Climatic Change

, Volume 128, Issue 1–2, pp 17–33 | Cite as

The American public’s preference for preparation for the possible effects of global warming: impact of communication strategies

  • Bo MacInnis
  • Jon A. Krosnick
  • Adina Abeles
  • Margaret R. Caldwell
  • Erin Prahler
  • Debbie Drake Dunne


Experiments embedded in surveys of nationally representative samples of American adults assessed whether attitudes toward preparation for the possible effects of global warming varied depending on who endorsed such efforts, the stated purpose of preparation, the consequences of global warming targeted in a preparation message, and the words used to describe preparation and its alternative. Collapsing across all experiments, most (74 %) Americans preferred preparing for possible consequences of global warming. The experimental manipulations produced statistically significant variation in this percentage, but in ways inconsistent with a series of perspectives that yield predictions about this variation. Preference for preparation was not greater when it was described using more familiar or simpler terms (preference for preparation was greatest when it was described as to “increase preparedness” and least when described as “increase resilience”), when efforts were said to be focused on people’s health rather than on people and the environment generally or on coastal ecosystems in particular, or when preparation was endorsed by more generally trusted groups (preference for preparation was highest when no one explicitly endorsed it or when endorsed by government officials or university researchers and declined when religious leaders or business leaders endorsed it). Thus, these experiments illustrate the value of empirical testing to gauge the impact of variation in descriptions of policy options in this arena and illustrate how communication approaches may have influenced public opinion in the past.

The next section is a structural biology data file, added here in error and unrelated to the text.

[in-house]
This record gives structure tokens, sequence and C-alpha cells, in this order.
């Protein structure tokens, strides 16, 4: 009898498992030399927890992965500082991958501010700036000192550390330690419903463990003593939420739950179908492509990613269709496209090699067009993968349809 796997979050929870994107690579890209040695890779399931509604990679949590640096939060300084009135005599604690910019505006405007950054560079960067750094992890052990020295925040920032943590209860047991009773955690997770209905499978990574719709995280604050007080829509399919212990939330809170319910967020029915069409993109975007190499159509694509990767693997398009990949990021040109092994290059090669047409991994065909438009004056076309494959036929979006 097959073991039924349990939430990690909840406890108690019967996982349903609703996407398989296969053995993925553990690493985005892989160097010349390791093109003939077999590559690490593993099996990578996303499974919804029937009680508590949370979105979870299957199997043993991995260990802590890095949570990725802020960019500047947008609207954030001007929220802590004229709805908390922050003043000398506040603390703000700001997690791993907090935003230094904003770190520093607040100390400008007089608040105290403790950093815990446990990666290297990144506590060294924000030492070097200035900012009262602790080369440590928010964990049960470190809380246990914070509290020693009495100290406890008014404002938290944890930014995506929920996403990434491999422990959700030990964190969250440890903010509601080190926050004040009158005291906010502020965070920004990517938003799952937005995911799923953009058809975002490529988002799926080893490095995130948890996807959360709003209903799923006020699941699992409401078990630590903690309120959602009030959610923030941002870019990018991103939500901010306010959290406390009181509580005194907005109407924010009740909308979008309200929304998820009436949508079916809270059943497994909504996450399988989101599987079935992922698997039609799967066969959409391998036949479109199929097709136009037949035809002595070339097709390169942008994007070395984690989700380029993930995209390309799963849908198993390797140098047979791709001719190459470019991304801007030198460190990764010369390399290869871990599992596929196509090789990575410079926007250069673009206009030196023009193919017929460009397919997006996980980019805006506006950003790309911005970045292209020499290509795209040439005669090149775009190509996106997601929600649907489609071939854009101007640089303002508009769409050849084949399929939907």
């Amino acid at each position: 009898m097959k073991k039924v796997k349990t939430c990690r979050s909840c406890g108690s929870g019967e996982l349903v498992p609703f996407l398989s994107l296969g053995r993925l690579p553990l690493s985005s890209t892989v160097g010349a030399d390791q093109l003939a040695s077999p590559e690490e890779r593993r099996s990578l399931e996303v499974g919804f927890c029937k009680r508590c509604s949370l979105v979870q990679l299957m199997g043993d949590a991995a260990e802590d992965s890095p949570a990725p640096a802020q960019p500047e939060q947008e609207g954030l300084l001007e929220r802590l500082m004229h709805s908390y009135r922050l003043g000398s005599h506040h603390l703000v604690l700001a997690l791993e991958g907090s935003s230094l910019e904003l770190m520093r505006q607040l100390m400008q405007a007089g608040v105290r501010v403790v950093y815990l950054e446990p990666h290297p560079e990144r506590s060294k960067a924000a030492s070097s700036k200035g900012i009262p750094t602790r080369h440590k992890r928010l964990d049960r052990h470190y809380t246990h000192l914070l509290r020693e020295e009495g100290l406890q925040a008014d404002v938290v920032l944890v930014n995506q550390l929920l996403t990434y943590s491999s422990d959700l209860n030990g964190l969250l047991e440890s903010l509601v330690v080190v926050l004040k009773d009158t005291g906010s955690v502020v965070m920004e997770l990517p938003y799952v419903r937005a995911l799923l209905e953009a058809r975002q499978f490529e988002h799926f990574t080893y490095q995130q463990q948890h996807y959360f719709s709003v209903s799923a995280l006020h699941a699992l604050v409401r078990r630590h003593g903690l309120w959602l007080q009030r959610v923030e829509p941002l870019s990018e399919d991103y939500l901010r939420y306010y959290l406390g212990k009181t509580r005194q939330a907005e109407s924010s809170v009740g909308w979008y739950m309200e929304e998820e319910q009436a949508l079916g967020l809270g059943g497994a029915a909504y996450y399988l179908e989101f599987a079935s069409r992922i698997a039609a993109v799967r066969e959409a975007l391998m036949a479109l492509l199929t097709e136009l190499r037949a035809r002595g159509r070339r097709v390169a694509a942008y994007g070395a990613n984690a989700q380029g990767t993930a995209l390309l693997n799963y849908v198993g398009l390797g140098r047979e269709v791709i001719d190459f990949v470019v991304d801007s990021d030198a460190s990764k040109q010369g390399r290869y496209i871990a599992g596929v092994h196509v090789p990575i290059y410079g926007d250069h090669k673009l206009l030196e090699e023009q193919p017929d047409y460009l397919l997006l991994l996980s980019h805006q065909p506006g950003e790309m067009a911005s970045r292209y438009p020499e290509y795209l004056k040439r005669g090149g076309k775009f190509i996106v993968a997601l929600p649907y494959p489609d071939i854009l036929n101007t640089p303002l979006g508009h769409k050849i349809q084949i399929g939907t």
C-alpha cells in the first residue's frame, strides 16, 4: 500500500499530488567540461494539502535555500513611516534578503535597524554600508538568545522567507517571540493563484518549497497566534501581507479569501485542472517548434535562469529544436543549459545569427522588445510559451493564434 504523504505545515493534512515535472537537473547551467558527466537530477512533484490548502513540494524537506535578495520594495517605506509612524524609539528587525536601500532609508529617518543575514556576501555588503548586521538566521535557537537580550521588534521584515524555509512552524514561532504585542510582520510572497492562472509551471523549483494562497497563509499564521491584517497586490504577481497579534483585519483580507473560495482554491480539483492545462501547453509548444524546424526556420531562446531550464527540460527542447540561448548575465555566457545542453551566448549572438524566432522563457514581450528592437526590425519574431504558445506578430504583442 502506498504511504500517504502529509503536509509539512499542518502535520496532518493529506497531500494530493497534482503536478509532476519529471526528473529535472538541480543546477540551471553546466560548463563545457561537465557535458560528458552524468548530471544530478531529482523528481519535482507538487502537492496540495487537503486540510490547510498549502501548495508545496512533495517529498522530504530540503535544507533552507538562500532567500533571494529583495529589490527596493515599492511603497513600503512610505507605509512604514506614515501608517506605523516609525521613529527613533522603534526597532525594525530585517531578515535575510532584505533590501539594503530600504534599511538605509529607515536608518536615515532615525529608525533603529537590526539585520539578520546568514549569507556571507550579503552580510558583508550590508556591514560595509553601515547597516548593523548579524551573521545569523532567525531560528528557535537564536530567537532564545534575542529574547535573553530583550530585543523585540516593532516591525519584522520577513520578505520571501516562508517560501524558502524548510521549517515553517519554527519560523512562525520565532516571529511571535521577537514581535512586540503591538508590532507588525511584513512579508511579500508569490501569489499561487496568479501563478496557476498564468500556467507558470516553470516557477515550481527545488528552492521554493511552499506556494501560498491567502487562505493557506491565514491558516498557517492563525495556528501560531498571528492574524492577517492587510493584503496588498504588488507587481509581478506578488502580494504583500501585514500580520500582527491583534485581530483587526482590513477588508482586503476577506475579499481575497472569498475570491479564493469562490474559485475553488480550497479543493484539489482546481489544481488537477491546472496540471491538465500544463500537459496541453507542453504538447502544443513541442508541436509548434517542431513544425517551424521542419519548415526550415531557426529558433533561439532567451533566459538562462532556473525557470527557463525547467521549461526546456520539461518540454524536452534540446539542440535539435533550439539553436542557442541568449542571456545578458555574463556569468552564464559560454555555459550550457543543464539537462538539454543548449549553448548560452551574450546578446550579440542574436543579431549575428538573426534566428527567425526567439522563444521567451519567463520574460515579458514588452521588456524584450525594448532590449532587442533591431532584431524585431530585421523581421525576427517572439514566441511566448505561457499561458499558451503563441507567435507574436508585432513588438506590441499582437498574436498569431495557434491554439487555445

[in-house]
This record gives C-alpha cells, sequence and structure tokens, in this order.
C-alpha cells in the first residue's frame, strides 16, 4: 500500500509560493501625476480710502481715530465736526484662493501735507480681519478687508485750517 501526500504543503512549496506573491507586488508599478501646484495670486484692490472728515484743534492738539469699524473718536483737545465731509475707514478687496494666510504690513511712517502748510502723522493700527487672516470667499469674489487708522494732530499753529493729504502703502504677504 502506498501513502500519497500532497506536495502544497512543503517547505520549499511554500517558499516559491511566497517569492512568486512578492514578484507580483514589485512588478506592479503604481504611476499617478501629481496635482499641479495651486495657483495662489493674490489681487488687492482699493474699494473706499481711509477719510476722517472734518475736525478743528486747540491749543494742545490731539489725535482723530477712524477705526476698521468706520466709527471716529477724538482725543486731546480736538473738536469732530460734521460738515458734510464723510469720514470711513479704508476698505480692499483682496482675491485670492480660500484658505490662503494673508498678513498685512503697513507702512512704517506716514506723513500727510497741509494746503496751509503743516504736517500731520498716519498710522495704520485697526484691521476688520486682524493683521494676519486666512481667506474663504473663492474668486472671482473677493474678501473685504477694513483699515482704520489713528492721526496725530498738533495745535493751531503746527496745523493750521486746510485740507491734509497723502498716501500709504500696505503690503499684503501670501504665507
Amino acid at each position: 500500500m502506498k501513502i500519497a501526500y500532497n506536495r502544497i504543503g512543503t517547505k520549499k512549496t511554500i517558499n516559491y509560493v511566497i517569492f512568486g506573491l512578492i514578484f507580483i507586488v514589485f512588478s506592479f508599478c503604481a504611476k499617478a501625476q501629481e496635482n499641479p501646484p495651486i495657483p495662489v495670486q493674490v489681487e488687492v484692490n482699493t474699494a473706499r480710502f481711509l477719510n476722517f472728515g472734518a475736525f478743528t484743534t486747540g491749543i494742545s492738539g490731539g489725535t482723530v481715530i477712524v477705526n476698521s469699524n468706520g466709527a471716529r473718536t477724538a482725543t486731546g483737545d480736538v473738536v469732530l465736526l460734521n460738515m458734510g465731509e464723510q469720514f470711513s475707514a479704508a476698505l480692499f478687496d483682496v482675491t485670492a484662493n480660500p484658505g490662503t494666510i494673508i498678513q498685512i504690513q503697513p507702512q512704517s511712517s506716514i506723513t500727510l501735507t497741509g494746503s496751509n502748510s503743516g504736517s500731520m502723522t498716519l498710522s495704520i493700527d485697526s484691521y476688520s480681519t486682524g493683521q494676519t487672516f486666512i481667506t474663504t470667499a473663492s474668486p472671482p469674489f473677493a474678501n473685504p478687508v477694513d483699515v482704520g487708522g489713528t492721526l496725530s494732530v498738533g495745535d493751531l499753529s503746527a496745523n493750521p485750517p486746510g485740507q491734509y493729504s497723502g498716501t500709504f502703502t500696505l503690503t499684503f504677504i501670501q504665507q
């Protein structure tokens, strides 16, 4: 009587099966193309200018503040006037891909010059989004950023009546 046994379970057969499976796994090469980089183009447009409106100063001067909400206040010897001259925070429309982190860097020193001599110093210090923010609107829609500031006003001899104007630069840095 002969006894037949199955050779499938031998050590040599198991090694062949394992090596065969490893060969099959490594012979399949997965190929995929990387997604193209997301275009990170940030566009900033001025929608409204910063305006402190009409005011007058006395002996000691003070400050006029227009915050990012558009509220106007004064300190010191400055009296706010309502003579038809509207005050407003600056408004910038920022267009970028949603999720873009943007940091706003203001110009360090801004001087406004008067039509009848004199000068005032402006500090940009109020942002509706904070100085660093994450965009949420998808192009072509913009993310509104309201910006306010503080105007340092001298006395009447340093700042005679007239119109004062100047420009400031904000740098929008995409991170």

Global Warming Government Official Religious Leader General Trust Business Leader 
These keywords were added by machine and not by the authors. This process is experimental and the keywords may be updated as the learning algorithm improves.



This study was sponsored by the Woods Institute for the Environment and the Center for Ocean Solutions at Stanford University. The authors thank Manuel Gomez-Ramirez and Hector Santa Cruz for their assistance with the Spanish translation of the questionnaire and thank Christine Harrison for her advice. Jon Krosnick is University Fellow at Resources for the Future.

Supplementary material

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ESM 1 (DOCX 74 kb)


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Copyright information

© Springer Science+Business Media Dordrecht 2014

Authors and Affiliations

  • Bo MacInnis
    • 1
  • Jon A. Krosnick
    • 1
  • Adina Abeles
    • 2
  • Margaret R. Caldwell
    • 2
  • Erin Prahler
    • 2
  • Debbie Drake Dunne
    • 3
  1. 1.Stanford UniversityStanfordUSA
  2. 2.Center for Ocean SolutionsStanford UniversityMontereyUSA
  3. 3.Stanford Woods Institute for the EnvironmentStanford UniversityStanfordUSA

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